Aybar exits against Yanks with left calf cramp
NEW YORK -- Angels shortstop Erick Aybar came out of the game after two and a half innings at Yankee Stadium on Tuesday with a cramp in his left calf.
Jason Vargas caught Jayson Nix stealing in the bottom of the second, throwing to Mark Trumbo before the Angels' first baseman retired Nix at second base with a throw to Aybar. While applying the tag, though, Aybar was spiked by Nix in his lower left leg. He sat on the ground momentarily, sprung up, then was retired on a slow roller to CC Sabathia to end the top of the third and came out of the game.
Aybar entered Tuesday with a .283/.319/.381 slash line in 95 games this season. In place of Aybar, Tommy Field moved over to shortstop and Grant Green came in as the new second baseman.
Aybar was walking around fine after the Angels' 14-7 loss and said he thinks he'll be able to play on Wednesday.
Aybar serving as a run-producer for Angels
NEW YORK -- Erick Aybar sure doesn't look the part of a run-producer, at 5-foot-10, with a crouched stance, an innate ability to spray the ball to the opposite field and a career slugging percentage of only .386.
On a short-handed Angels lineup, though, that's basically what he is.
"Whether I'm hitting first, second, seventh, eighth, ninth, I try to do my job," Aybar said. "I don't put it in my head that I'm hitting fifth or anything like that. I forget that when I get to the plate. I just want to do the job."
With Albert Pujols and Howie Kendrick out, Aybar has hit either fifth, sixth or seventh in every game this month, leaving the likes of J.B. Shuck, Kole Calhoun and Collin Cowgill to make up the top two spots in the lineup leading into Mike Trout.
Aybar was hitting .325 in 11 games this month entering Tuesday, putting his slash line at .283/.319/.381 for the season. He doesn't provide much power, but he's also a free swinger -- drawing only 18 walks in 397 plate appearances -- who can benefit from hitting in a spot where aggression is required.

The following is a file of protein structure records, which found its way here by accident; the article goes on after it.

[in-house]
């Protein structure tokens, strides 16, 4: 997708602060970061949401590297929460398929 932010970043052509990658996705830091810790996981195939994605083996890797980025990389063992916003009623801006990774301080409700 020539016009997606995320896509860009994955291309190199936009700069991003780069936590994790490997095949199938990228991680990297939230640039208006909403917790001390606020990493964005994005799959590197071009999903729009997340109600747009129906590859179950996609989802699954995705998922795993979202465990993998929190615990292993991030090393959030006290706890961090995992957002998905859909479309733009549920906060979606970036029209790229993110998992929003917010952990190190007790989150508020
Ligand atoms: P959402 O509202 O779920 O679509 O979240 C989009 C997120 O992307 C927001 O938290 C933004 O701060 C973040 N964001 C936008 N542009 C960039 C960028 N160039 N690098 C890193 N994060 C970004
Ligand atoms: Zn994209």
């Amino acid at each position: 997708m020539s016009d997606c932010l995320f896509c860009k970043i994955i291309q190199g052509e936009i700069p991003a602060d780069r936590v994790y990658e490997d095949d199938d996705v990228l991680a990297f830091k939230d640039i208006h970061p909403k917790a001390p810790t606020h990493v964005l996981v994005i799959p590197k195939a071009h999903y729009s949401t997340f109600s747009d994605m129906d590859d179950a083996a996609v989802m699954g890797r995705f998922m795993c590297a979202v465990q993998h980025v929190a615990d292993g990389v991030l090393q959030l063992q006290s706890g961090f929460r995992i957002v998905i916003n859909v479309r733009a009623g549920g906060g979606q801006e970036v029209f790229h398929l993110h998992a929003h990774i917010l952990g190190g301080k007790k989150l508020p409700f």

"When you're hitting [in an RBI spot], you have to look for your pitch because you know they're not going to give you as much to hit," said Aybar, who entered Tuesday hitting .293 with runners in scoring position. "You have to be aggressive. When I'm hitting fifth, I look for my pitch and I'm aggressive."
Aybar came out of Tuesday's game against the Yankees after two and a half innings with a cramp in his left calf.
• Kendrick (sprained left knee) hit in the cage and did some agility drills on Tuesday. The Angels are hopeful that he'll be ready when he's first eligible to be activated from the disabled list (Aug. 21).
• Peter Bourjos wasn't activated on Tuesday, after going 0-for-4 with three strikeouts in his fifth game for Triple-A Salt Lake on Monday. "He's definitely within a number of days," Angels manager Mike Scioscia said, adding that Bourjos needs more timing after missing about six weeks with a fractured right wrist. It appears the soonest he'll join the Angels is this weekend in Southern California.
• Tommy Hanson, optioned after Monday's game, will make his first start for Triple-A Salt Lake on Friday. That's the same day Jerome Williams is scheduled to start in the Majors, which would make it easy for Hanson to replace Williams in the rotation down the road if the Angels go that route.
Alden Gonzalez is a reporter for MLB.com. Read his blog, Gonzo and "The Show", and follow him on Twitter @Alden_Gonzalez. This story was not subject to the approval of Major League Baseball or its clubs.